Piscola is generally made with Coca-Cola (coming from a personal understanding), but I suppose any cola would do the trick.
Chile celebrates its holiday on February 8. Peru celebrates it on the first Saturday of February (which can be any date other than the 8th), and apparently this is also the "International Pisco Sour Holiday" mentioned by the Australian source. Peru changed its original holiday date (the 8th of February) after the Chilean Pisco industry took the same date for its celebrations.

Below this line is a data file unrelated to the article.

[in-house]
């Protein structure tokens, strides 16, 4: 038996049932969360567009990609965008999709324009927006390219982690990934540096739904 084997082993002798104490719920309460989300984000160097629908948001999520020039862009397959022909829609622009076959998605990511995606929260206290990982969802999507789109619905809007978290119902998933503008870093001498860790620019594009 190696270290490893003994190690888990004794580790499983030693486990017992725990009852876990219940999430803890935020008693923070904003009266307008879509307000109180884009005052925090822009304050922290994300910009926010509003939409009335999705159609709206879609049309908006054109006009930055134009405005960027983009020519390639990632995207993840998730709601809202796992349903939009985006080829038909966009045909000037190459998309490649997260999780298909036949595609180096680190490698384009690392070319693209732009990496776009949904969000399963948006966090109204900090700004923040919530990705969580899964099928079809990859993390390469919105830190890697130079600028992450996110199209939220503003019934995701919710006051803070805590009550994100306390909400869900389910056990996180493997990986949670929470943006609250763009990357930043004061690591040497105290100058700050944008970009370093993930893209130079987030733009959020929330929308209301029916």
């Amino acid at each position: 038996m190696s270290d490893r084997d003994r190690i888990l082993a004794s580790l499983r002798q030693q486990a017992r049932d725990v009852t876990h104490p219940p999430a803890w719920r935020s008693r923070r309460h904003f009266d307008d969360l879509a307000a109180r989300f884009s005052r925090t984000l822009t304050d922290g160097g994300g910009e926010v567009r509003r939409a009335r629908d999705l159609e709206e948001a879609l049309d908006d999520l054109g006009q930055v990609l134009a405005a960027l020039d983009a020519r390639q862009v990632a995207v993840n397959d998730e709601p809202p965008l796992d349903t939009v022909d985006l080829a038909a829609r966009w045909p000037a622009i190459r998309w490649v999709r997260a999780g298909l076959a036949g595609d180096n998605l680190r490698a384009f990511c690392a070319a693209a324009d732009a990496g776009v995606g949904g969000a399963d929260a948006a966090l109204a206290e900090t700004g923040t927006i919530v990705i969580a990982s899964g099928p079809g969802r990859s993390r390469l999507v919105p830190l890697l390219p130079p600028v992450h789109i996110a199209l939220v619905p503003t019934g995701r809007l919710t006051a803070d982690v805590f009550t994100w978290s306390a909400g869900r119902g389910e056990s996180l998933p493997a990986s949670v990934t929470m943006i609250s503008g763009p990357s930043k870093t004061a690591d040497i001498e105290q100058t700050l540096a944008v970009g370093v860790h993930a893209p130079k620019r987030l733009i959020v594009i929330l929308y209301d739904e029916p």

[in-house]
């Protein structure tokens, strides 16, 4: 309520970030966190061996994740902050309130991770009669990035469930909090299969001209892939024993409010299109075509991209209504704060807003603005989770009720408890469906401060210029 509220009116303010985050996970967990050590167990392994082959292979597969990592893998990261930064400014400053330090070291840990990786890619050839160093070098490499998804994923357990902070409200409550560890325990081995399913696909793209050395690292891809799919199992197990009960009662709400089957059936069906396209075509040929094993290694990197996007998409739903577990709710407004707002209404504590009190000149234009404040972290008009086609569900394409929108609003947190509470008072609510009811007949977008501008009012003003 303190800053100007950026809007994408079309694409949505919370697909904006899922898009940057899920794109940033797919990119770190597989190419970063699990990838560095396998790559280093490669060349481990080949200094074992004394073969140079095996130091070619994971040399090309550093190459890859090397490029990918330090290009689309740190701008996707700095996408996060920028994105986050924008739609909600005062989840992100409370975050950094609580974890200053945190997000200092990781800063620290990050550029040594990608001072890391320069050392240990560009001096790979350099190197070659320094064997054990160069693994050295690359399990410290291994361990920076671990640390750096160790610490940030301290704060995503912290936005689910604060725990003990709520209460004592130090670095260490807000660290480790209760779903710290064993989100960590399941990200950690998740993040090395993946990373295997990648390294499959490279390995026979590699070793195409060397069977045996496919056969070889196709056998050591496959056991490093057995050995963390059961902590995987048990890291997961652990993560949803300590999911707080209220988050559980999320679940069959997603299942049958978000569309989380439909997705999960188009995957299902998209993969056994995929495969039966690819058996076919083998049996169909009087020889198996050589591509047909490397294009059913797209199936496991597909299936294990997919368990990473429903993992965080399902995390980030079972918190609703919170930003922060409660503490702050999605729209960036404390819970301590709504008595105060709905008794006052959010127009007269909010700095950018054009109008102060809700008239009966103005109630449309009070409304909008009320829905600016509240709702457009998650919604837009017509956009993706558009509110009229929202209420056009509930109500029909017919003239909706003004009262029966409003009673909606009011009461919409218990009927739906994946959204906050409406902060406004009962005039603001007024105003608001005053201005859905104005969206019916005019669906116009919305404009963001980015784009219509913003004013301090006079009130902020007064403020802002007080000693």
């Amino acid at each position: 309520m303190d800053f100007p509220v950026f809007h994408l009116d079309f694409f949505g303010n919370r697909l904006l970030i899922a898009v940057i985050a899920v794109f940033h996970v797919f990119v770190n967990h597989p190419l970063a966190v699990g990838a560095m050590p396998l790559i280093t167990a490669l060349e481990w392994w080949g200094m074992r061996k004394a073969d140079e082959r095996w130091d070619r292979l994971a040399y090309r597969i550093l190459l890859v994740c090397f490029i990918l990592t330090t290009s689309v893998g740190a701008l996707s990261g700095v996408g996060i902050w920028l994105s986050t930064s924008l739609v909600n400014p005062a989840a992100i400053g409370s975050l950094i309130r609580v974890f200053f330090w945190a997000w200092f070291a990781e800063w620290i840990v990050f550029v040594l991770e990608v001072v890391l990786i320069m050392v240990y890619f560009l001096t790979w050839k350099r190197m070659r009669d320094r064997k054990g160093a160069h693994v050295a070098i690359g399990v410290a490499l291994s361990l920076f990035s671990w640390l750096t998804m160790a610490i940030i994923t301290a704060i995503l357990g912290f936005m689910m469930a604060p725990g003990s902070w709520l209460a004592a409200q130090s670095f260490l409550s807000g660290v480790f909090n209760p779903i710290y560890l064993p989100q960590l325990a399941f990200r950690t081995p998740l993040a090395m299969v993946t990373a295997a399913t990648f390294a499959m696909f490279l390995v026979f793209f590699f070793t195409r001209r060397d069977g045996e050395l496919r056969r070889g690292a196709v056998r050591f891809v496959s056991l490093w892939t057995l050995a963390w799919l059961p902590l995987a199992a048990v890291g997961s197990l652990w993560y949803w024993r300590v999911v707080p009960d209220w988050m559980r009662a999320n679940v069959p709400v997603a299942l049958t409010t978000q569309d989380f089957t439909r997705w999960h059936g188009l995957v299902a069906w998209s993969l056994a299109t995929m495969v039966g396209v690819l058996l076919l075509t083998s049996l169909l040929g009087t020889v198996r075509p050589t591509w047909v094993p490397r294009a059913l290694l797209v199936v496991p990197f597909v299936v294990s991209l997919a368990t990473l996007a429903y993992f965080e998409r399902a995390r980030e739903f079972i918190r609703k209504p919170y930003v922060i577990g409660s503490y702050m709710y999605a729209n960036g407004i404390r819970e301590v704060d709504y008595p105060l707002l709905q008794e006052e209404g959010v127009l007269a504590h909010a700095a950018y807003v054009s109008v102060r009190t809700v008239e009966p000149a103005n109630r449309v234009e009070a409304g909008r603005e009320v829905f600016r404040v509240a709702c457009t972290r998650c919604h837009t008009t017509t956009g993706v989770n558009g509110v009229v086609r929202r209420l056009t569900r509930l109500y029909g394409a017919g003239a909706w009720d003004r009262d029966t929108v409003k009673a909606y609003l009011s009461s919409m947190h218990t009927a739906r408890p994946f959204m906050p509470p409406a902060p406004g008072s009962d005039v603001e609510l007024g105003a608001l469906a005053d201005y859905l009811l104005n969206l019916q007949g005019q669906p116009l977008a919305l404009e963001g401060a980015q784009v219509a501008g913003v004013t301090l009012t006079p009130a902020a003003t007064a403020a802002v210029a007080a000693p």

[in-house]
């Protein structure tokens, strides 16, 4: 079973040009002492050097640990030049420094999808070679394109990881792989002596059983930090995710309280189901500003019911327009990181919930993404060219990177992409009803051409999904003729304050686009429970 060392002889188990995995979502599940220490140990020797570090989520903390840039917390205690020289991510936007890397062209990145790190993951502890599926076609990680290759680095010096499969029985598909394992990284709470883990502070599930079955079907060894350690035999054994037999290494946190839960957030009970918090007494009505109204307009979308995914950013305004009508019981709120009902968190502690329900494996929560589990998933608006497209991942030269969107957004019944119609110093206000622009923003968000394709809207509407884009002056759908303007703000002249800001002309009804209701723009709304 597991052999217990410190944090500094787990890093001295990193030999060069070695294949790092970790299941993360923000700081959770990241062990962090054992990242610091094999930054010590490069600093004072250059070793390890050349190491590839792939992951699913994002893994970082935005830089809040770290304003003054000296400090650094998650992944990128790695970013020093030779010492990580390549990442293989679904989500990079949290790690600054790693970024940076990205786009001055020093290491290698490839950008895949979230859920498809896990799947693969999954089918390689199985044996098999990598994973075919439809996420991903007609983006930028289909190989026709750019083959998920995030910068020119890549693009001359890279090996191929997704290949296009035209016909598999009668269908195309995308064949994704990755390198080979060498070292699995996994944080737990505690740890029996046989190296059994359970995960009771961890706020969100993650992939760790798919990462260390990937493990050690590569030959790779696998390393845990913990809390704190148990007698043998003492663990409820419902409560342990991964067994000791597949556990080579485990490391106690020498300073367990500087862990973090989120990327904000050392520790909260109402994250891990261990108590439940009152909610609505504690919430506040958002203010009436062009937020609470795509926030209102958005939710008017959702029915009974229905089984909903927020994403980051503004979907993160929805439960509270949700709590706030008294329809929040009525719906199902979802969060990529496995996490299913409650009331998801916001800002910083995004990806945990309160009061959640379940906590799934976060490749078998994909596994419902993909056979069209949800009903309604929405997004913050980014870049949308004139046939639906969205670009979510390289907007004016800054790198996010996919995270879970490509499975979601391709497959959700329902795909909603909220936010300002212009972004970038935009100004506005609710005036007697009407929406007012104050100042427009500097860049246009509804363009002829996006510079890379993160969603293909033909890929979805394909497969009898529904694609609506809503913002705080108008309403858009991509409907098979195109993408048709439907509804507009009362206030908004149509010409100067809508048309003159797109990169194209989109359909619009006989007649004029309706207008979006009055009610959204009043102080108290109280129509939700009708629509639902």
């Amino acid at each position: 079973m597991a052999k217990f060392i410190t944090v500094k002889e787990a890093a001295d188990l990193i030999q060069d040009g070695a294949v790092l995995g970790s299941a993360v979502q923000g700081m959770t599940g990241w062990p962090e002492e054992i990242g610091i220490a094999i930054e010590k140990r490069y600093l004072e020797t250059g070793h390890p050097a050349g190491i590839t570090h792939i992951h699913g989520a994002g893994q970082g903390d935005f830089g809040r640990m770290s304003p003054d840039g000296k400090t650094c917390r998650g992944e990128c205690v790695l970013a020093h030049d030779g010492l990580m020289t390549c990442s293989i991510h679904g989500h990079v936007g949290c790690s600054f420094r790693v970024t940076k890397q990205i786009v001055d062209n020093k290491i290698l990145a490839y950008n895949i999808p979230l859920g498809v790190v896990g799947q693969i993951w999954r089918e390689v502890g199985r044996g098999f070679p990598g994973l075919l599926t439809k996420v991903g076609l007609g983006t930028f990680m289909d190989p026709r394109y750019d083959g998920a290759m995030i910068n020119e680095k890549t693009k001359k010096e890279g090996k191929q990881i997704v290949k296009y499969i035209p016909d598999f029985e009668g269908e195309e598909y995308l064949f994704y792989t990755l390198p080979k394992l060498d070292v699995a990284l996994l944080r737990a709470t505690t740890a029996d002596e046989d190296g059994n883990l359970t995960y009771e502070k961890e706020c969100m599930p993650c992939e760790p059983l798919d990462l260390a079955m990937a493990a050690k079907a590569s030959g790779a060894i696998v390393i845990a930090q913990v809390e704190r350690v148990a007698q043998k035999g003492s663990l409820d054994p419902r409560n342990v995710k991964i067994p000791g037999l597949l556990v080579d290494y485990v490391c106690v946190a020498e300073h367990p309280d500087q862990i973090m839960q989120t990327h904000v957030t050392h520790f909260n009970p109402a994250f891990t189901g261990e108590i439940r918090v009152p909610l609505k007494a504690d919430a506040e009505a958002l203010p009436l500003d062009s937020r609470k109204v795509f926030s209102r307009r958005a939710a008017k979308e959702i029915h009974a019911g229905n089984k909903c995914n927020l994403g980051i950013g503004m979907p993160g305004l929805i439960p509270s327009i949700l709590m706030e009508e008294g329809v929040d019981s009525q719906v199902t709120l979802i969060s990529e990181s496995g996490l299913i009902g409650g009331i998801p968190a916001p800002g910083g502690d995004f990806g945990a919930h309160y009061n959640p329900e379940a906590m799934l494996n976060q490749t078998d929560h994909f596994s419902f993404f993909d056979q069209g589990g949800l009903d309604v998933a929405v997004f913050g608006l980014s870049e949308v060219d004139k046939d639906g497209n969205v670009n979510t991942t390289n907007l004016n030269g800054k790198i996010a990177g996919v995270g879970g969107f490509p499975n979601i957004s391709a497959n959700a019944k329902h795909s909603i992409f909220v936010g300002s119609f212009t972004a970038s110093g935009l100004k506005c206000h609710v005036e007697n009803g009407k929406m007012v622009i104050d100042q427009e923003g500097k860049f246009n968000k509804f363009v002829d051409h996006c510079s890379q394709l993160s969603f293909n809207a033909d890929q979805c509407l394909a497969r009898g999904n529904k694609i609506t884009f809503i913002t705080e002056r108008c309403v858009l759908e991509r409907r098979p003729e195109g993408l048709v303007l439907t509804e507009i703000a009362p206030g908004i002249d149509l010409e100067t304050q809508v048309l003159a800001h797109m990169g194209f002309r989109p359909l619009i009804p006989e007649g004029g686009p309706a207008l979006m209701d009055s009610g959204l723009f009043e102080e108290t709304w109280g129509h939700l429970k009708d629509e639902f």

Toro-Lira's website ("Wings of Cherubs") is valuable for its "articles" section (not the book-selling part). The website is essentially a personal "blog" of Toro-Lira, which would fall on the WP:SPS guideline. As far as reliability (to justify the quality and inclusion of the blog), I argue that he is the second most reliable source in the article (behind the University of Cuyo). The San Francisco Weekly has a good quick description of the man(). As must have been noticed, the article is filled with information from "wine and food experts" and "expert bartenders", all of which are weak sources under a regular analysis. However, not only are they the only sources I can work with (no truly notable historian is ever going to devote his life to studying cocktails; or at least none has done it up to this point), but they are also the kind of sources to be expected for the article subject. Therefore, in many ways, this FAC might set a precedent for future Food & Wine Wikipedia articles. We must decide if the sources in the article are reliable enough for the subject to justify an FA status, or if GA is the best it can ever possibly get at this time.